Only two couples are left in Aylmer Sound. And they barely speak.
THIS TOWN IS SHUT DOWN
Only two couples are left in Aylmer Sound. And they barely speak.
Meanwhile, there are inconveniences. He has to take his own garbage to the dump. Soon, the water and the town lights are going to be turned off, the telephone lines will likely go dead, and the helicopter will stop coming, putting an end to subsidized trips to neighbouring villages. He can’t drive anywhere, since there’s never been a permanent road in or out of the place. And he’s miffed at his last remaining neighbours because he knows they are probably going to “take the package”—their slice of the $1.7 million the Quebec government has paid Aylmer Sound residents to leave, the first time it has done such a thing in four decades. They used to play cards and have dinner together; now, the two couples are the only ones left in town, and they barely speak to each other. Once these neighbours leave and the 30 or so houses in this tiny, harsh and stunning corner of Quebec’s Lower North Shore are demolished, Aylmer Sound will be erased
son, all his former neighbours will say, is stubborn man among stubborn men. So stubborn, in fact, that he has outlived Aylmer Sound, the village in which he was born and that, last year, officially legislated itself out of existence. He chops wood, shoots rabbits and watches nature shows on satellite TV. He says the only way he’ll leave the town that no longer exists is with a gun to his head.
from the landscape, leaving only Howard and his wife, Patsy.
“If someone told me 25 years ago that Aylmer Sound was going to close right up, I would have spit on them,” Howard declares from his dining room table. “When it came up a few years ago, I decided, well, I grew up without a grocery or a clinic, so I guess it’ll be like that again.” Then he looks out the window, trying to hide what is plainly evident: Howard, the stubborn fisherman and father of three grown men, is crying. He doesn’t want to leave; he just wishes everyone would stay.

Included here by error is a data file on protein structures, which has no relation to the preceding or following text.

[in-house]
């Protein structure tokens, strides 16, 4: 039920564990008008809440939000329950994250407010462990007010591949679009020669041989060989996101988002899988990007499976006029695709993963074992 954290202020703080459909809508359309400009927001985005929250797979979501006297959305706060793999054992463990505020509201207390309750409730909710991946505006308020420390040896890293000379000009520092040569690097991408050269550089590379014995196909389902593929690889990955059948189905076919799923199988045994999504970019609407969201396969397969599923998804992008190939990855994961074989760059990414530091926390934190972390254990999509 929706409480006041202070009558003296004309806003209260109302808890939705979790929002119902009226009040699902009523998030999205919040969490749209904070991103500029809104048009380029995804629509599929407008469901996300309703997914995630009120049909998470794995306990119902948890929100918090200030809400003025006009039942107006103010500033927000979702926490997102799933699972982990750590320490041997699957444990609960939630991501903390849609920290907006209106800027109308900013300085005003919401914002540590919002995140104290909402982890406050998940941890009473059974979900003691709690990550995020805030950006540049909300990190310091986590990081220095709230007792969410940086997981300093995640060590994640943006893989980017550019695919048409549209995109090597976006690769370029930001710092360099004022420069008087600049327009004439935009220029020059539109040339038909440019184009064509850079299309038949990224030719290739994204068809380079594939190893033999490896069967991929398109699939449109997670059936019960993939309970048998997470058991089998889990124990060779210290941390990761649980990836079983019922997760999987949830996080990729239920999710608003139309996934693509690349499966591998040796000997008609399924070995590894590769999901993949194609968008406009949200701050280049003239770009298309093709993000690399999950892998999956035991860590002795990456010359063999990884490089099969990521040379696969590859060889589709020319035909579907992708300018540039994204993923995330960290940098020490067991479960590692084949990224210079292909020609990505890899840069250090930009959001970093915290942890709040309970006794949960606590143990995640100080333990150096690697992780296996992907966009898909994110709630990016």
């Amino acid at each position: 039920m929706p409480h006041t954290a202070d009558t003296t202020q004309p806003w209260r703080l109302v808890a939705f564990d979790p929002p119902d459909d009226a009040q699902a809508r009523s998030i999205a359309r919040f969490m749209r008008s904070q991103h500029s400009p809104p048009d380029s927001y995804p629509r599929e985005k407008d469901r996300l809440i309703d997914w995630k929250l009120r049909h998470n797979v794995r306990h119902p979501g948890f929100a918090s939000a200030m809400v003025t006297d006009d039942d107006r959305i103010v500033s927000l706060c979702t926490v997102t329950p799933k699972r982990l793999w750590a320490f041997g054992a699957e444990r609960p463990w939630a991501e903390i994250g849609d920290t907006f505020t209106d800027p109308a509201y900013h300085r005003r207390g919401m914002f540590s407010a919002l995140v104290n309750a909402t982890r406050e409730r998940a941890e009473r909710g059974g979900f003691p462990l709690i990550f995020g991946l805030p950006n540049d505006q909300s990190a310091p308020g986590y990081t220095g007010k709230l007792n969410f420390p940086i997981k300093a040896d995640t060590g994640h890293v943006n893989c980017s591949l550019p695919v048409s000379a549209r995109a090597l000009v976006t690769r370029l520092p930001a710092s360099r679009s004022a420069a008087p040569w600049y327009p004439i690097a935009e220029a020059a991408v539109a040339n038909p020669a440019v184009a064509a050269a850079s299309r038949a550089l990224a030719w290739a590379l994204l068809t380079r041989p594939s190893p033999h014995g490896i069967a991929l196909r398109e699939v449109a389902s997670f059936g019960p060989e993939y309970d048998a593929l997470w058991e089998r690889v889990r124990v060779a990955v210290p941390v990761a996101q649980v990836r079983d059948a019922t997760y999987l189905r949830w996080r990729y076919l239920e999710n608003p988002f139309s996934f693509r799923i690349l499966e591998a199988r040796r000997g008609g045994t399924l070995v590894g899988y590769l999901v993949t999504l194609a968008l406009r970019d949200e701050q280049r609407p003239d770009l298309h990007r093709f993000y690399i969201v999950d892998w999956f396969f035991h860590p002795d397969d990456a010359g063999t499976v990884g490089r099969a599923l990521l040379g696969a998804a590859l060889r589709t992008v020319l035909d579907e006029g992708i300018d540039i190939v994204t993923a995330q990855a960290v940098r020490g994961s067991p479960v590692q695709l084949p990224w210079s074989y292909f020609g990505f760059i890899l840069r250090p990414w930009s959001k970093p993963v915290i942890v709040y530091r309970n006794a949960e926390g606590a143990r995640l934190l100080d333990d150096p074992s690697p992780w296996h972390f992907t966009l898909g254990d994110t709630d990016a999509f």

Howard and Patsy are running against a sad tide on Quebec’s Lower North Shore: the region’s population of5,000, mosdy anglophone, is quickly disappearing. Unemployment stands at 34 per cent, nearly five times the provincial average. Aylmer Sound, provincial administrator Richmond Monger says, is the proverbial canary in the coal mine on the North Shore, where about 11 per cent of the population has either died or left in the last seven years.
Those who have stayed are old enough to remember the days when the Gulf of St. Lawrence was full of fish and work was as close as their boat, or the nearest seafood plant. At its peak, Aylmer Sound was home to 140 people, and was an important staging area
for the local fishery. Founded in 1850, the town was the permanent settlement for English fishermen and their families who, during the summer fishing season, would decamp to surrounding islands to haul in crab and cod. Food and fuel came in mostly by boat; residents of the Lower North Shore have been waiting on government promises of a road for nearly 50 years—the streetlights in Aylmer Sound, installed not long after the town was hooked to the electrical grid in 1971, illuminate a 200-m main street cut through the trees, leading nowhere. The village got its health clinic in 1988, and a brand new school—a huge thing, with several classrooms,
offices and a gym—for its 19 students in 1991.
All was relatively well in Aylmer Sound until the 1993 cod moratorium, which effectively snuffed out the village’s reason for being. The Department of Fisheries and Oceans bought out fishing permits and tried in vain to steer
fishers into fish farming. It was too expensive a venture, and without a fishery to support itself or a road to connect it to nearby employment, Aylmer Sound began to disappear.
By 2001, there were only about 30 people remaining. In 2002, Aylmer Sound voted to ask the Quebec government to shut down the village. The province, burdened with the subsidization costs, readily agreed. By 2005, the end of Aylmer Sound was a fait accompli, and government evaluators arrived to put a price on the houses. Ruby and Wilson Mitchell, neighbours to the Andersons, found out about it after returning from a hunting and fishing job near James Bay. They say they’ll probably leave, but they agonized over the decision. “I stay awake at night,” says Wilson. Ruby just shakes her head over the toll it’s taken: “It’s
made a lot of bad friends,” she says.